Very often at this time of year students receive feedback on what they have written, and can be puzzled by what some of the comments mean.
So, for this reason, here are some of the most common feedback phrases, and what they mean.
“More analysis needed”.
This is very common, and suggests that you have done too much description, and have not gone into enough depth about what it actually means. For example, you might have done a lot of reading, but just written out what the various texts books say, without examining what the strengths and weaknesses of the different writers are. Or maybe you have described the reasons for something, without addressing alternative explanations and why they are flawed. Of course, you need to describe, to show that you have understood the facts, but you also need to analyse, to show you understand what these facts do, and do not, mean.
This is another common criticism. It is used because students' work is difficult to follow, and their writing seems to jump from one idea to another. To avoid this, always make sure that you plan your essay and look at the organisation with a very detached eye. Does it make sense? Do the ideas flow? Also, make sure that you use words and phrases like “another argument in support of….. is….” To show your reader what you are doing, and where your essay is going.
Correct grammar matters at university. Make sure that you understand the rules for punctuation, especially commas and apostrophes. Find out what “run on sentences” and “dangling participles” are, to ensure that you avoid them. Proof read your work carefully before you submit it.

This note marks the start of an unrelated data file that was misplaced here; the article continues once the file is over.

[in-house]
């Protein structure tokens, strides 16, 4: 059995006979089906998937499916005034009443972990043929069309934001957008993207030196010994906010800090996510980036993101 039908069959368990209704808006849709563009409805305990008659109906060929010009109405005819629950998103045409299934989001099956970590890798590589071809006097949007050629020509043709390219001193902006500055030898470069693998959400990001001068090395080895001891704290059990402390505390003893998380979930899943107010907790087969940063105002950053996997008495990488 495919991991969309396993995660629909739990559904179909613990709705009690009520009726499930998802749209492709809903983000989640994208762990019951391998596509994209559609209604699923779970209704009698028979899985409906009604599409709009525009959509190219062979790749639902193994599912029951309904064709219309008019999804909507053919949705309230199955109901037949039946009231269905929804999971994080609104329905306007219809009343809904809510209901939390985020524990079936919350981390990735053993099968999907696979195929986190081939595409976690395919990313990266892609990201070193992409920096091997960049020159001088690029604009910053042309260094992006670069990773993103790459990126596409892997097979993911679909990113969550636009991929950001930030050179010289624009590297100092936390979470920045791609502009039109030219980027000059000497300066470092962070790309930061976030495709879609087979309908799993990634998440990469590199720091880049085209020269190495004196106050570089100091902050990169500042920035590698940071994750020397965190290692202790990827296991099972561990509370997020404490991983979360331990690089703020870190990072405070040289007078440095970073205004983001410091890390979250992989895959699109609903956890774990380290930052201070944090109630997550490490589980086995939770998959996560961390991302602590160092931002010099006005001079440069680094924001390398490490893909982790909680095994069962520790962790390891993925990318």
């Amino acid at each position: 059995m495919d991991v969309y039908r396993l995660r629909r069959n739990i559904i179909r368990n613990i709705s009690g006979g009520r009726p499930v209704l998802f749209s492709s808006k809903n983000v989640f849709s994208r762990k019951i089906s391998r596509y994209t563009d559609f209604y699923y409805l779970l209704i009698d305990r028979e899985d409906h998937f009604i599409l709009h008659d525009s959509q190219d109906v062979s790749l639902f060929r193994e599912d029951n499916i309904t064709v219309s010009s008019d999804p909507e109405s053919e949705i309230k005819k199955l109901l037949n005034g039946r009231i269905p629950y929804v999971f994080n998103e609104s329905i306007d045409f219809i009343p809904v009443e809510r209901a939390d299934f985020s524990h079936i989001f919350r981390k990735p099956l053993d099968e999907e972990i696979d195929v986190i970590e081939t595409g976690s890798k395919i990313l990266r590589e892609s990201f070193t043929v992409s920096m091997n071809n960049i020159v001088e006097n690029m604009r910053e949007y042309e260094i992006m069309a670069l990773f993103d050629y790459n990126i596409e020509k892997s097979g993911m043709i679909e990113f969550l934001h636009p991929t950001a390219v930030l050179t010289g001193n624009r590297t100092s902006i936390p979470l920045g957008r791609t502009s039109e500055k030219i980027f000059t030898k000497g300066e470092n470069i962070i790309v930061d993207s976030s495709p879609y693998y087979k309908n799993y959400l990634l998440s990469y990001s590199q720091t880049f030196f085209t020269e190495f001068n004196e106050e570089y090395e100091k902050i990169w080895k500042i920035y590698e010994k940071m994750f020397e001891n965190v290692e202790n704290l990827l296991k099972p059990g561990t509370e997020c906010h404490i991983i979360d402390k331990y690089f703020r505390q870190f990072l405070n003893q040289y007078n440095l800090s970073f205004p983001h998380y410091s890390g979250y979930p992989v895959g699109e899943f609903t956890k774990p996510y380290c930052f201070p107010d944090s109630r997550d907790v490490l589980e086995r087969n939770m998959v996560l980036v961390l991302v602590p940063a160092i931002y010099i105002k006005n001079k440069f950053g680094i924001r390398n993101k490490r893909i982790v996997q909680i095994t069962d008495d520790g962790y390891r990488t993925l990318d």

This criticism may have two meanings; the first is connected to plagiarism (copying the words of others and pretending they are your own), and the tutor may be highlighting poor paraphrasing and summarising skills. The second (and more likely meaning) is that you haven't used your sources logically and creatively to build your own argument, thesis or position in your assignment. You have simply listed, summarised, described or presented evidence, similar or different expert views, data and so on, without combining them in such ways as to create a convincing argument and drive your thesis forward. In other words, your own academic voice is being drowned out by a mish mash of other academic voices that don't seem to be working together without a clear logical purpose.
And finally.. remember that all feedback is constructive (even the most critical!). Take your tutor's advice and use it to build on your academic skills and improve your next assignment.
Co-authors Tom Reid, University of Bath, and Mike Groves, University of Birmingham - 2016